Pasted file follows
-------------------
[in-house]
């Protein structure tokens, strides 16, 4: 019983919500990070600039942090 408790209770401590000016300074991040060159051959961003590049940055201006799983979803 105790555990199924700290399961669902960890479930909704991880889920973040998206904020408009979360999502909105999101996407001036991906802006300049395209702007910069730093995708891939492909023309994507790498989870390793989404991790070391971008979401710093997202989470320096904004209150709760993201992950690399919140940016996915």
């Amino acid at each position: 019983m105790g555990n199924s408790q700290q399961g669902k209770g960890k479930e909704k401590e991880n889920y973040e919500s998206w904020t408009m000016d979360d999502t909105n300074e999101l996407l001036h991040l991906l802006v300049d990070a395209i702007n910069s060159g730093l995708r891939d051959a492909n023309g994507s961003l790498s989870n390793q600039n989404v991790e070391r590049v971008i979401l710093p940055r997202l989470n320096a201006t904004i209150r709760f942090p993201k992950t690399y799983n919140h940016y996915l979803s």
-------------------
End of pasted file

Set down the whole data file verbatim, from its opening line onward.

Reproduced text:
[in-house]
């Protein structure tokens, strides 16, 4: 019983919500990070600039942090 408790209770401590000016300074991040060159051959961003590049940055201006799983979803 105790555990199924700290399961669902960890479930909704991880889920973040998206904020408009979360999502909105999101996407001036991906802006300049395209702007910069730093995708891939492909023309994507790498989870390793989404991790070391971008979401710093997202989470320096904004209150709760993201992950690399919140940016996915």
């Amino acid at each position: 019983m105790g555990n199924s408790q700290q399961g669902k209770g960890k479930e909704k401590e991880n889920y973040e919500s998206w904020t408009m000016d979360d999502t909105n300074e999101l996407l001036h991040l991906l802006v300049d990070a395209i702007n910069s060159g730093l995708r891939d051959a492909n023309g994507s961003l790498s989870n390793q600039n989404v991790e070391r590049v971008i979401l710093p940055r997202l989470n320096a201006t904004i209150r709760f942090p993201k992950t690399y799983n919140h940016y996915l979803s």